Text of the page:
Mr. Zhao disclosed that, besides writing articles, he often participates in defending human rights activities, for which he has been summoned to the police station many times. The police have threatened him with arrest and incarceration in a forced labor camp because of his activities.

His recent trip to Sichuan was not voluntary. Because of President Bush's visit to China, he was forced to leave his home. Police escorted him onto the train. He pointed out that this incident was well planned and presented the following evidence:

Zhao Xin accompanied his parents on a trip south. The Beijing police sent them by train and had an agent follow them closely during the trip. When they arrived at Chengdu, Zhao made a phone call and tried to send a short text message, but it did not go through, confirming that they were being monitored.

Early on the morning of November 17, Zhao was followed by two suspicious cars, an Audi and a VW Passat, on his return trip from Jiuzhaigou, a famous tourist destination in Sichuan. Two days later, he recognized that one of his attackers had been in the Audi.

After dinner on November 17, he was beaten by six or seven people at the entrance of the large Qiang Lin hotel. Zhao was the only person brutally beaten. Aside from hitting his head, they focused on his right leg, beating as if to break it. The two main assailants were wearing leather jackets and looked like professional thugs. One attacker said, “We're here to beat you. Will you continue speaking out so much?”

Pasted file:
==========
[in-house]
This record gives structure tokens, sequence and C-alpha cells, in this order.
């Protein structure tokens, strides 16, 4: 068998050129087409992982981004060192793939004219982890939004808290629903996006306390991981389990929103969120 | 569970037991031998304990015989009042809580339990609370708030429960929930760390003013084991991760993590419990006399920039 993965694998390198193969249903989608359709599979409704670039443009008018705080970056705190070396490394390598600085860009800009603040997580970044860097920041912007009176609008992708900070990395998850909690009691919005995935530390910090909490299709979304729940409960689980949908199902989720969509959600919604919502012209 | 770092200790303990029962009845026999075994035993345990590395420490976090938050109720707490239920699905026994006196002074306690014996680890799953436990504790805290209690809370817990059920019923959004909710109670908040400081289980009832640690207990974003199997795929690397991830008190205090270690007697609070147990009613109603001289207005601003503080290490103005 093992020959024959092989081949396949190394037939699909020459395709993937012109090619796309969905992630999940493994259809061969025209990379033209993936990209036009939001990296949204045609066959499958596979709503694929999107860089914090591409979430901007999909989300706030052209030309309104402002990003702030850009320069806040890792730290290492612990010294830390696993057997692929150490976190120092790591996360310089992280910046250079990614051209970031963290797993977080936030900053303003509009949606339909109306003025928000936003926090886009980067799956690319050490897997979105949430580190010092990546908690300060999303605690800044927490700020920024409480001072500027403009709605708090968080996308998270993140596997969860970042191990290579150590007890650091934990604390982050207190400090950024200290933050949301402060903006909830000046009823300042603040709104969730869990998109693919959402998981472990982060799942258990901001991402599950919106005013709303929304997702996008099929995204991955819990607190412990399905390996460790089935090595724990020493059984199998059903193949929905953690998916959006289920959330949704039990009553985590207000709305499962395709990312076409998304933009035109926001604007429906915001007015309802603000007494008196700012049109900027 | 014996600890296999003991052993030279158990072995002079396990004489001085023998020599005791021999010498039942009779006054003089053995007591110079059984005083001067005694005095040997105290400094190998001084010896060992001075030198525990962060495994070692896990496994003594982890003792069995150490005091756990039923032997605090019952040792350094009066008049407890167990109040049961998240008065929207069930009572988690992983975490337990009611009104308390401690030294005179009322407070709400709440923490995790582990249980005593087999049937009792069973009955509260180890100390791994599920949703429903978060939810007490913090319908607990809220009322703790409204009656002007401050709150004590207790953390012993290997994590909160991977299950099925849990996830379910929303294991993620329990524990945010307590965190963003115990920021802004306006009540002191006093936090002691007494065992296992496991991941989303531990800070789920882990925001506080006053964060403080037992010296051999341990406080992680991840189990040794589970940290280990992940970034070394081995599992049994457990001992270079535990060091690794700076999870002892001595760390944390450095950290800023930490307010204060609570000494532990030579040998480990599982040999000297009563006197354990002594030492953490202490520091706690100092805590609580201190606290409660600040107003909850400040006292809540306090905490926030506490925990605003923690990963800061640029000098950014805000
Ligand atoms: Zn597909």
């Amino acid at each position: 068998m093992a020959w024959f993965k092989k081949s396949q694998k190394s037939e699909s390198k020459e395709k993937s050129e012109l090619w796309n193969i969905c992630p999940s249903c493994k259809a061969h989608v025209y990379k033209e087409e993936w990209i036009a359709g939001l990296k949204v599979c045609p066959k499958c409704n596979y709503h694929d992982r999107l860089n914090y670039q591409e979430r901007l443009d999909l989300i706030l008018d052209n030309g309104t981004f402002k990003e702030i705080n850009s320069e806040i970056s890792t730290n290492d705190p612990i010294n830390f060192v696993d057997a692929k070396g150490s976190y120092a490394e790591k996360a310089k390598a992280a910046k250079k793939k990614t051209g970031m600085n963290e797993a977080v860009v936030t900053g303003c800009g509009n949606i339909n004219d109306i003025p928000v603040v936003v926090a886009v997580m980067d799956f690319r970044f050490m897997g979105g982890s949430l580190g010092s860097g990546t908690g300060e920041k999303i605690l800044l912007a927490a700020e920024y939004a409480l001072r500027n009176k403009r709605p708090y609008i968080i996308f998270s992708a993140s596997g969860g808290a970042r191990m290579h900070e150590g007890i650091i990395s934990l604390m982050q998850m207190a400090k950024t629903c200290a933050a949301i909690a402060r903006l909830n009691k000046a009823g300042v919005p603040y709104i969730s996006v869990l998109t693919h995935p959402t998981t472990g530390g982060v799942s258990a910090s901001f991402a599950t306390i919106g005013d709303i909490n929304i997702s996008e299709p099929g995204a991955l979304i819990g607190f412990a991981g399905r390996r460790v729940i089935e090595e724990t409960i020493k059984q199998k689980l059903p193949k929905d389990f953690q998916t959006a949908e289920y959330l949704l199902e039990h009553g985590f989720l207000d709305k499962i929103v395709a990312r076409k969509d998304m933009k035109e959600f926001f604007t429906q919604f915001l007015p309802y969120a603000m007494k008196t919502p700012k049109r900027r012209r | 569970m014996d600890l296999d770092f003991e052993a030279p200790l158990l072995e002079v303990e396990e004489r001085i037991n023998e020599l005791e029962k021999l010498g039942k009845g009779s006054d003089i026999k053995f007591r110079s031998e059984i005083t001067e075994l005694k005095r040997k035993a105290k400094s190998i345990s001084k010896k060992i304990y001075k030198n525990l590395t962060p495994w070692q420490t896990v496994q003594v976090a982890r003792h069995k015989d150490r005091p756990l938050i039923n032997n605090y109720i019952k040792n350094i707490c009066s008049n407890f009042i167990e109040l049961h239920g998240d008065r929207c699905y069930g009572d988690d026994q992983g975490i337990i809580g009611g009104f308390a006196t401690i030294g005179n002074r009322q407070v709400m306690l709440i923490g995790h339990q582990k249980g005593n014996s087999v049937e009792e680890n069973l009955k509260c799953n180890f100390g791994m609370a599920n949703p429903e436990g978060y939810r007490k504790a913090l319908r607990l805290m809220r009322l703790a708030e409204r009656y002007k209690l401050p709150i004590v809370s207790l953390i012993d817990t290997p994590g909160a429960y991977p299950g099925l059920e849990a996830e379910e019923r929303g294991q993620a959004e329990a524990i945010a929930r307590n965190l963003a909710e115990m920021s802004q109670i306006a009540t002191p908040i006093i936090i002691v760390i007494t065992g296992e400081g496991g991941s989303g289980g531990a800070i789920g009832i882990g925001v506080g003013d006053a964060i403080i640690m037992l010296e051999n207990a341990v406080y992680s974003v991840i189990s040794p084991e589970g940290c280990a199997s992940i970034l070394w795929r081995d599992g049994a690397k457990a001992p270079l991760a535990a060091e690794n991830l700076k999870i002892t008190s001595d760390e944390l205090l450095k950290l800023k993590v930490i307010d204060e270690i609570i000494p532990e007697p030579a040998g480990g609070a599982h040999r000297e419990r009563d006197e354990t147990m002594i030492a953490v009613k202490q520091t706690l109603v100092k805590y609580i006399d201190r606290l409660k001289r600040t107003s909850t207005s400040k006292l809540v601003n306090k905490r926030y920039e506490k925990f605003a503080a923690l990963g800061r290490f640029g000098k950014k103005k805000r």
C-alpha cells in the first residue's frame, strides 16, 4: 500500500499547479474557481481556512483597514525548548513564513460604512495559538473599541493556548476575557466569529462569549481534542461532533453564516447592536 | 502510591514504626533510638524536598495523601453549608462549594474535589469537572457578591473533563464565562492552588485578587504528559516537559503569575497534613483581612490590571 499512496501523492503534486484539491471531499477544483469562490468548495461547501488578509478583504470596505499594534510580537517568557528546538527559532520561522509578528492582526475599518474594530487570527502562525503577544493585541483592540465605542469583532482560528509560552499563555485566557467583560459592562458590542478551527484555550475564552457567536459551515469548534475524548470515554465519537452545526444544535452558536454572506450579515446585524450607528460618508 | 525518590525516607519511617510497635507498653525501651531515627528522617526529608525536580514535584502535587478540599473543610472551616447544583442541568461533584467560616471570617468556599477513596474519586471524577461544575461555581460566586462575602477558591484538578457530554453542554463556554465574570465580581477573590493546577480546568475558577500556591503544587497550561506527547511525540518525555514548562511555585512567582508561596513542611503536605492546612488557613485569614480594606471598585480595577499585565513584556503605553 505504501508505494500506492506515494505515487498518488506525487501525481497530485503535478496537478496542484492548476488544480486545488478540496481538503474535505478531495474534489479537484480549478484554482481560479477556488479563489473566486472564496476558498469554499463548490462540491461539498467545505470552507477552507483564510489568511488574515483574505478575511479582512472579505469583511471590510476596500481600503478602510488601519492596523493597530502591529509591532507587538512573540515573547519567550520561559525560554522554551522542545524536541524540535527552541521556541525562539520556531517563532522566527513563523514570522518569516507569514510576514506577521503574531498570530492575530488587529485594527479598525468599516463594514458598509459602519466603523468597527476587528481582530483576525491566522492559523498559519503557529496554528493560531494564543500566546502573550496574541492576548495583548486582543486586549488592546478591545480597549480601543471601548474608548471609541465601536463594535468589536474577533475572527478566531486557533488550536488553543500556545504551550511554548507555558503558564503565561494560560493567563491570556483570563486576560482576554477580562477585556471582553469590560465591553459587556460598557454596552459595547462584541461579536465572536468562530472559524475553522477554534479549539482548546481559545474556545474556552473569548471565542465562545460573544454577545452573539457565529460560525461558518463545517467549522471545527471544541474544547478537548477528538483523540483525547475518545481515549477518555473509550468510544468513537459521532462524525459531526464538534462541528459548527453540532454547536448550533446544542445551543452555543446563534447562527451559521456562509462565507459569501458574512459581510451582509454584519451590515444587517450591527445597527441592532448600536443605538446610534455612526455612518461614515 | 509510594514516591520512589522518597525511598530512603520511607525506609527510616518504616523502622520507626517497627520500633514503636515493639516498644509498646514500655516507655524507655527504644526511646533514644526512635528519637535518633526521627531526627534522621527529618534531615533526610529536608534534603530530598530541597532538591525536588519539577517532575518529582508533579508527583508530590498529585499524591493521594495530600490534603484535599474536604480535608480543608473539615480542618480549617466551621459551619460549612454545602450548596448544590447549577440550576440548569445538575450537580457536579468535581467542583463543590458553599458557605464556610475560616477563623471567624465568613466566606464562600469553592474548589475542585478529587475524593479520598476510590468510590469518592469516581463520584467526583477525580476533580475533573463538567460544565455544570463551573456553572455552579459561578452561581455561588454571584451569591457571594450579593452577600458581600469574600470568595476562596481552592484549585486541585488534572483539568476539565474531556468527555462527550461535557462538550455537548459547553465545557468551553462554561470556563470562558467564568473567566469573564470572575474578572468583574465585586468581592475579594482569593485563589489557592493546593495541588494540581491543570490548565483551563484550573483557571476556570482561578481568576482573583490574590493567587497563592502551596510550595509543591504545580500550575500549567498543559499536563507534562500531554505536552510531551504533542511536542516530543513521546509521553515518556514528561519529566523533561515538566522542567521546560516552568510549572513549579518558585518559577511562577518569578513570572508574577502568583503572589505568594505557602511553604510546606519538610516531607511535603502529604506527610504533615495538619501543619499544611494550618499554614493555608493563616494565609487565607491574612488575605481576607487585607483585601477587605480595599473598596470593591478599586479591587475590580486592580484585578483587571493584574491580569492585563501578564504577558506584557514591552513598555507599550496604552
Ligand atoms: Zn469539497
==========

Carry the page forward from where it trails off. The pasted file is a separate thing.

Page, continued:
Renowned Sichuan democratic figures such as Huang Qi, Wang Yi, and Ou Yangyi were the first to visit Zhao. On Dec. 28, the UN human rights investigation group completed their investigation in Tibet and returned to the Chengdu Airport, where they spoke with Zhao over the phone for about an hour. The United States Embassy also called him to express concern.

Advancing Democracy in the Face of Repression

The Chinese Communist Party police keep dissidents under surveillance. They routinely arrest, monitor, and imprison those who peacefully advocate for justice. However, they are widely regarded as turning a blind eye on criminals or in some cases even joining their ranks.

Several dozen Beijing democratic figures including Ma Wendou, Wang Guoqi, Qi Zhiyong, Fang Zhen, Ye Guoqiang, Hu Jia, and Pang Meiqing pointed out that the scoundrels who committed the attack have gone unpunished. The related authorities have been indifferent and vague about the matter.

The group resolved to express their indignation to Mainland and overseas media: “We urge the media and our friends from all walks of life everywhere to pay attention to this serious injustice. If the matter cannot be resolved, we will expand our protest. This year, Beijing's democratic dissidents have made diligent and bold attempts to advance democracy, despite the suppression of Beijing authorities, who have intensified the persecution… We believe that this is like delivering a baby. Severe pain indicates that the baby's birth is imminent, and this newborn baby will be the happy future of a democratic Chinese nation.”